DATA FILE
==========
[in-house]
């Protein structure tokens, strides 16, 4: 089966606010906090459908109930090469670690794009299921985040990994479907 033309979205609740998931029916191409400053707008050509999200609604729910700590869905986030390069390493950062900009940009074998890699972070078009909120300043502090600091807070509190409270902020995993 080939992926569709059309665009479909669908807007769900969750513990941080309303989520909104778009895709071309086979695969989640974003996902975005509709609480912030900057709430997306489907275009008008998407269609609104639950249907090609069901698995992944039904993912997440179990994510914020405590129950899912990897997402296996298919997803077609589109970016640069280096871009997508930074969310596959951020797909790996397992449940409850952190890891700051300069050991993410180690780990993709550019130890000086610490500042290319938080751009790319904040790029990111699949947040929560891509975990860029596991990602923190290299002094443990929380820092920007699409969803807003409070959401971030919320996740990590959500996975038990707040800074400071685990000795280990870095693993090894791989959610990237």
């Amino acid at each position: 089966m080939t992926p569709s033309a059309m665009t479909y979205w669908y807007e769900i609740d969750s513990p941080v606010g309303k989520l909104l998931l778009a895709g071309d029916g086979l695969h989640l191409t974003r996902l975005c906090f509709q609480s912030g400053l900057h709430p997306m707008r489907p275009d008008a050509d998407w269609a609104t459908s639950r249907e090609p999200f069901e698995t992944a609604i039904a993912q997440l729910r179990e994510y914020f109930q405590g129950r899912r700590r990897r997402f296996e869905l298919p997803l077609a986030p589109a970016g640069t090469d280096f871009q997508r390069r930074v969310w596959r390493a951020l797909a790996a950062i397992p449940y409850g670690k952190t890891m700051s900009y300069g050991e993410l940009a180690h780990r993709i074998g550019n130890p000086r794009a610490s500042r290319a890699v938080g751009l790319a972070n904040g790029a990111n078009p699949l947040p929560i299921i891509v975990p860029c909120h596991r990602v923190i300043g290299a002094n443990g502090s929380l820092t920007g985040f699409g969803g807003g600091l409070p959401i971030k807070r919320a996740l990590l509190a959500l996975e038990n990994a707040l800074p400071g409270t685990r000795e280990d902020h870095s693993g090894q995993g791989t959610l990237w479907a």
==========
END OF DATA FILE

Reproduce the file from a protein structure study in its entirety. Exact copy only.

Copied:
[in-house]
């Protein structure tokens, strides 16, 4: 089966606010906090459908109930090469670690794009299921985040990994479907 033309979205609740998931029916191409400053707008050509999200609604729910700590869905986030390069390493950062900009940009074998890699972070078009909120300043502090600091807070509190409270902020995993 080939992926569709059309665009479909669908807007769900969750513990941080309303989520909104778009895709071309086979695969989640974003996902975005509709609480912030900057709430997306489907275009008008998407269609609104639950249907090609069901698995992944039904993912997440179990994510914020405590129950899912990897997402296996298919997803077609589109970016640069280096871009997508930074969310596959951020797909790996397992449940409850952190890891700051300069050991993410180690780990993709550019130890000086610490500042290319938080751009790319904040790029990111699949947040929560891509975990860029596991990602923190290299002094443990929380820092920007699409969803807003409070959401971030919320996740990590959500996975038990707040800074400071685990000795280990870095693993090894791989959610990237």
């Amino acid at each position: 089966m080939t992926p569709s033309a059309m665009t479909y979205w669908y807007e769900i609740d969750s513990p941080v606010g309303k989520l909104l998931l778009a895709g071309d029916g086979l695969h989640l191409t974003r996902l975005c906090f509709q609480s912030g400053l900057h709430p997306m707008r489907p275009d008008a050509d998407w269609a609104t459908s639950r249907e090609p999200f069901e698995t992944a609604i039904a993912q997440l729910r179990e994510y914020f109930q405590g129950r899912r700590r990897r997402f296996e869905l298919p997803l077609a986030p589109a970016g640069t090469d280096f871009q997508r390069r930074v969310w596959r390493a951020l797909a790996a950062i397992p449940y409850g670690k952190t890891m700051s900009y300069g050991e993410l940009a180690h780990r993709i074998g550019n130890p000086r794009a610490s500042r290319a890699v938080g751009l790319a972070n904040g790029a990111n078009p699949l947040p929560i299921i891509v975990p860029c909120h596991r990602v923190i300043g290299a002094n443990g502090s929380l820092t920007g985040f699409g969803g807003g600091l409070p959401i971030k807070r919320a996740l990590l509190a959500l996975e038990n990994a707040l800074p400071g409270t685990r000795e280990d902020h870095s693993g090894q995993g791989t959610l990237w479907a």